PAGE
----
Khoresh’e Fesenjan, a stew, a thick sauce, made from ground walnuts and pomegranate juice or concentrate, traditionally cooked with duck, is one of the oldest recipes of Persian cuisine. It is considered a decadent dish served at celebrations or for very special guests. Also, it is a symbol of well developed recipes, based on the concept of “hot & cold“, a food attribute (not temperature) which goes back millenniums. In this case, pomegranate, which is a ‘cold food’ balances the volume of walnuts, which is a ‘hot food’. As healthy as walnuts are, too much ‘hot food’ may cause skin irritations to some. Too much ‘cold food’ also has side-effects, and balanced by walnuts. Fesenjan, with its elegant sweet-and-sour flavor, is a favorite khoresh of everyone I know!
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 Walnuts (gerdu in Farsi/Persian) originated in Iran, date back as far as 7000 B.C. Walnuts are commonly called ‘Persian’ or ‘English’ walnuts. The English walnut originated from Iran through parts of India and was later brought to America. And then, there is black walnut, which is native to North America, particularly the central Mississippi Valley and Appalachian area. Black walnuts were a staple in diets and lifestyles of both Native Americans and early colonial settlers.
– Today, China is the number one producer of walnuts, followed by Iran and then the USA.
 Pomegranate (anar in Farsi) originated in a region of Iran and has been cultivated since ancient times throughout the Mediterranean and northern India. Records mention pomegranate from the
mid-third millennium B.C. (3300 B.C.) onward. It was introduced into Spanish America in the late 16th century and California by Spanish settlers in 1769.
– Before tomatoes, a New World fruit, arrived in the Middle East, pomegranate juice, and vinegar were widely used in many Iranian foods, and are still found in traditional recipes such as fesenjān, and in ash’e anar/pomegranate soup.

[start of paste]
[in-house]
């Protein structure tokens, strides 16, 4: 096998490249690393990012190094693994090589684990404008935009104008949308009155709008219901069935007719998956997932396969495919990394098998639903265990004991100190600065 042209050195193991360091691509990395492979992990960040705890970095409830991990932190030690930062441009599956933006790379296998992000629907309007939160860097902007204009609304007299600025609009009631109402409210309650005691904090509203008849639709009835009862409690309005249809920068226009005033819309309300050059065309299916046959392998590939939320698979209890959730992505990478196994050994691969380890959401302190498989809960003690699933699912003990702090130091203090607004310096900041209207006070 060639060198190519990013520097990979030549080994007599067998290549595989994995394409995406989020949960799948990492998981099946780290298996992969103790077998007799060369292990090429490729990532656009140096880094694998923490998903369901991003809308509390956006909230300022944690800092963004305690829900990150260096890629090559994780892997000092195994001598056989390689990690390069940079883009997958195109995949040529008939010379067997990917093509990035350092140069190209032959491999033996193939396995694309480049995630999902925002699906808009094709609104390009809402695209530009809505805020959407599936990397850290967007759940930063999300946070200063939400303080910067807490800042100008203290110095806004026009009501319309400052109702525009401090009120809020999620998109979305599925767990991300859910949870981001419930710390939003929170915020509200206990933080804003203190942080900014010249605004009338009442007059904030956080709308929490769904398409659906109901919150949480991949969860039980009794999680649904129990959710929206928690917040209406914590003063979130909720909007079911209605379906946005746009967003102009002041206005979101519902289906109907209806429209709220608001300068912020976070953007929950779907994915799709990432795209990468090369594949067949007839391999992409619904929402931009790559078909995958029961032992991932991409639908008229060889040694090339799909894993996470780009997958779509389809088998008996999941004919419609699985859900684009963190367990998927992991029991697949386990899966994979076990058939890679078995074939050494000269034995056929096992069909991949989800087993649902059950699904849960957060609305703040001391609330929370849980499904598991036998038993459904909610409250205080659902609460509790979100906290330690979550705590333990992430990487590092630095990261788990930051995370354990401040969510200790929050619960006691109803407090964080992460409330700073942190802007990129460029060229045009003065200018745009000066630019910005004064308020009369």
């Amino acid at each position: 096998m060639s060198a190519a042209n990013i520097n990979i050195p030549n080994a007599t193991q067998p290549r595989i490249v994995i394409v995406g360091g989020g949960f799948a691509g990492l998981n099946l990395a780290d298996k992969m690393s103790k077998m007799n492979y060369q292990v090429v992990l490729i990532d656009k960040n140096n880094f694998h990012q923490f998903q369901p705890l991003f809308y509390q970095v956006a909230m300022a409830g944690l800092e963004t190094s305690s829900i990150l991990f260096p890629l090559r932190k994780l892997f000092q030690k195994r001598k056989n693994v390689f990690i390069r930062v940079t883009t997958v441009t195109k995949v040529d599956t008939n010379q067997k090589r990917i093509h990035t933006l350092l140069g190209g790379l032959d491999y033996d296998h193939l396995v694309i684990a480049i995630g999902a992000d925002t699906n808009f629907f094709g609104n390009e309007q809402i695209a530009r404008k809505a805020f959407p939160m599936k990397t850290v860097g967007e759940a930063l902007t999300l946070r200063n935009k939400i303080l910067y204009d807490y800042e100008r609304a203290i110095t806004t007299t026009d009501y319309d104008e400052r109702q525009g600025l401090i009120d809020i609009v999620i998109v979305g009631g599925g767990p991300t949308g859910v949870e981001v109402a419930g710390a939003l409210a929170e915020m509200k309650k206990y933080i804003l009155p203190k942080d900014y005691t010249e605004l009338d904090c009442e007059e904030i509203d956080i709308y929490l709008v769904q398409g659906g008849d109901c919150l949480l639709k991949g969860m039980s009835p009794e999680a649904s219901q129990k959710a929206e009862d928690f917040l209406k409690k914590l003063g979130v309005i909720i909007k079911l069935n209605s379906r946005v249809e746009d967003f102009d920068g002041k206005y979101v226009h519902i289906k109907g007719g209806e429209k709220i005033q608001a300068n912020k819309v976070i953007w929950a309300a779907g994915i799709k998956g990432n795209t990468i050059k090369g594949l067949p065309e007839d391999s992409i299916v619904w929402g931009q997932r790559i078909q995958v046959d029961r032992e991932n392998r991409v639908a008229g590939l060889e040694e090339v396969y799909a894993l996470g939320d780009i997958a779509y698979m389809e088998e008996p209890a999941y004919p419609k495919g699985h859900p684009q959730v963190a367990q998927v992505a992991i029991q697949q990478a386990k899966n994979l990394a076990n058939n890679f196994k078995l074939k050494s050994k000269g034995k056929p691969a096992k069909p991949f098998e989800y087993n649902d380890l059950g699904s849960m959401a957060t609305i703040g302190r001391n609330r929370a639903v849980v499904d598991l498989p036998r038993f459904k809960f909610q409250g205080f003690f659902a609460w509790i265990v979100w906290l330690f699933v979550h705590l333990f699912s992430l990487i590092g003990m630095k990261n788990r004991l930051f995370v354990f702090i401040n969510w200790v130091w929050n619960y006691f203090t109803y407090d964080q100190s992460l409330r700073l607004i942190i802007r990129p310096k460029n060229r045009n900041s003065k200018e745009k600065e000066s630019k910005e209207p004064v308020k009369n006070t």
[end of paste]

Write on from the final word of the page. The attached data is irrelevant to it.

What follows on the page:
– To this date, Iran still holds first place in the world in production of pomegranate.
Khoresh'e Fesenjan ba Morghabi • خورش فسنجان با مرغابی • Walnut and Pomegranate Stew with Duck
Recipe by: Fae’s Twist & Tango (fae-magazine.com)
• 1.1 ~ 1.5 Kg/ 2.5 ~ 3 lb duck, cut in segments (or chicken, beef, lamb cut in large chunks)
. . – 2.4 kg/ 5.3 lb frozen duck after skin & partial bones removed,
. . . yield 1.5 Kg/3 lb meat
. . – chicken meat is more economical – skinless, boneless thigh meat will have the least
. . . hassle and is best… breast meat is fine too, but when overcooked, it shreds
. . – my mother always served fesenjan with meatballs (ground beef kneaded with
. . . grated onion, salt, pepper, turmeric, rolled into walnut size and partially cooked
. . . before added to the stew)
• vegetable oil
• 300 g/ 1 medium-large onion, diced
• 360 g/ 3 cups very finely ground walnuts
• ½ tsp turmeric
• 1 tsp salt
• 650 ml/ 2¾ cups water
• 1 bay-leaf
• 350 ml/ 1½ cups pomegranate concentrate (if using pomegranate molasses, sugar may be added to reduce sourness)
◊ Use flat wooden spatula for all steps.
◊ In a deep, non-stick, medium-large pot (deeper the better to avoid splashes – I used 24cm dia x 18 cm deep/ 9½”x7″), pour and heat 3 Tbsp vegetable oil on medium-high heat, sear all sides of the duck pieces. Take out of the pot and set aside.